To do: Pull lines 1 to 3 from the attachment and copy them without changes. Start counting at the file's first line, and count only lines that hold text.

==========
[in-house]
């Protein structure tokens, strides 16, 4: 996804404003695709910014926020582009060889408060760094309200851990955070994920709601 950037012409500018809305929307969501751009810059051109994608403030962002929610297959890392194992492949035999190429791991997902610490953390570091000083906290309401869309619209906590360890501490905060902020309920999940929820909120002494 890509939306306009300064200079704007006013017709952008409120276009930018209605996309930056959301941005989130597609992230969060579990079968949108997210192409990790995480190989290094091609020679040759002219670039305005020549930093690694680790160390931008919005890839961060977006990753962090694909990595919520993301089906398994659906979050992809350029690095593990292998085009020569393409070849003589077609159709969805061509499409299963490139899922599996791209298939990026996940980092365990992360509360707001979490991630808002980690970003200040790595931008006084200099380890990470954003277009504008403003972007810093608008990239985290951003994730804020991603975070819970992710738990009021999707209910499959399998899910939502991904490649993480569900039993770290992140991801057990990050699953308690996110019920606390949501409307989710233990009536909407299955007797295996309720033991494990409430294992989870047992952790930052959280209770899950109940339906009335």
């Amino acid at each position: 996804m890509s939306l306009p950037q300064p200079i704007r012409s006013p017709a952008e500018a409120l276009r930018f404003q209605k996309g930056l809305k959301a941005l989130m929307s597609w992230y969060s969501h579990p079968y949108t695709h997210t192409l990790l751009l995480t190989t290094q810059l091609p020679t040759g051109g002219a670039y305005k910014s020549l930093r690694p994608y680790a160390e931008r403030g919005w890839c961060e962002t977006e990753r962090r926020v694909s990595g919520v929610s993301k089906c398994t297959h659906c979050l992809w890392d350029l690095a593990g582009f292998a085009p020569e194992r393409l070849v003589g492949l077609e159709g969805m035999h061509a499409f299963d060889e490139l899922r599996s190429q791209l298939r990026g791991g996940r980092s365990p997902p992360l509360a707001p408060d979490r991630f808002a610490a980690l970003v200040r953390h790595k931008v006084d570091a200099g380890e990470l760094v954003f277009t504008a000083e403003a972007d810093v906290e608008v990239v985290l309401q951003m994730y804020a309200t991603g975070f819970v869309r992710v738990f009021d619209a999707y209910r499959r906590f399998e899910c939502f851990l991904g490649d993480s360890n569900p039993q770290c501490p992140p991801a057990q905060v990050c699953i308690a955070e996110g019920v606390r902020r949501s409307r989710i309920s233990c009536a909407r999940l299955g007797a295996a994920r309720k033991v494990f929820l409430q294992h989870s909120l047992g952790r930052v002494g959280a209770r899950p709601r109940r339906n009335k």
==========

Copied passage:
[in-house]
């Protein structure tokens, strides 16, 4: 996804404003695709910014926020582009060889408060760094309200851990955070994920709601 950037012409500018809305929307969501751009810059051109994608403030962002929610297959890392194992492949035999190429791991997902610490953390570091000083906290309401869309619209906590360890501490905060902020309920999940929820909120002494 890509939306306009300064200079704007006013017709952008409120276009930018209605996309930056959301941005989130597609992230969060579990079968949108997210192409990790995480190989290094091609020679040759002219670039305005020549930093690694680790160390931008919005890839961060977006990753962090694909990595919520993301089906398994659906979050992809350029690095593990292998085009020569393409070849003589077609159709969805061509499409299963490139899922599996791209298939990026996940980092365990992360509360707001979490991630808002980690970003200040790595931008006084200099380890990470954003277009504008403003972007810093608008990239985290951003994730804020991603975070819970992710738990009021999707209910499959399998899910939502991904490649993480569900039993770290992140991801057990990050699953308690996110019920606390949501409307989710233990009536909407299955007797295996309720033991494990409430294992989870047992952790930052959280209770899950109940339906009335």
């Amino acid at each position: 996804m890509s939306l306009p950037q300064p200079i704007r012409s006013p017709a952008e500018a409120l276009r930018f404003q209605k996309g930056l809305k959301a941005l989130m929307s597609w992230y969060s969501h579990p079968y949108t695709h997210t192409l990790l751009l995480t190989t290094q810059l091609p020679t040759g051109g002219a670039y305005k910014s020549l930093r690694p994608y680790a160390e931008r403030g919005w890839c961060e962002t977006e990753r962090r926020v694909s990595g919520v929610s993301k089906c398994t297959h659906c979050l992809w890392d350029l690095a593990g582009f292998a085009p020569e194992r393409l070849v003589g492949l077609e159709g969805m035999h061509a499409f299963d060889e490139l899922r599996s190429q791209l298939r990026g791991g996940r980092s365990p997902p992360l509360a707001p408060d979490r991630f808002a610490a980690l970003v200040r953390h790595k931008v006084d570091a200099g380890e990470l760094v954003f277009t504008a000083e403003a972007d810093v906290e608008v990239v985290l309401q951003m994730y804020a309200t991603g975070f819970v869309r992710v738990f009021d619209a999707y209910r499959r906590f399998e899910c939502f851990l991904g490649d993480s360890n569900p039993q770290c501490p992140p991801a057990q905060v990050c699953i308690a955070e996110g019920v606390r902020r949501s409307r989710i309920s233990c009536a909407r999940l299955g007797a295996a994920r309720k033991v494990f929820l409430q294992h989870s909120l047992g952790r930052v002494g959280a209770r899950p709601r109940r339906n009335k």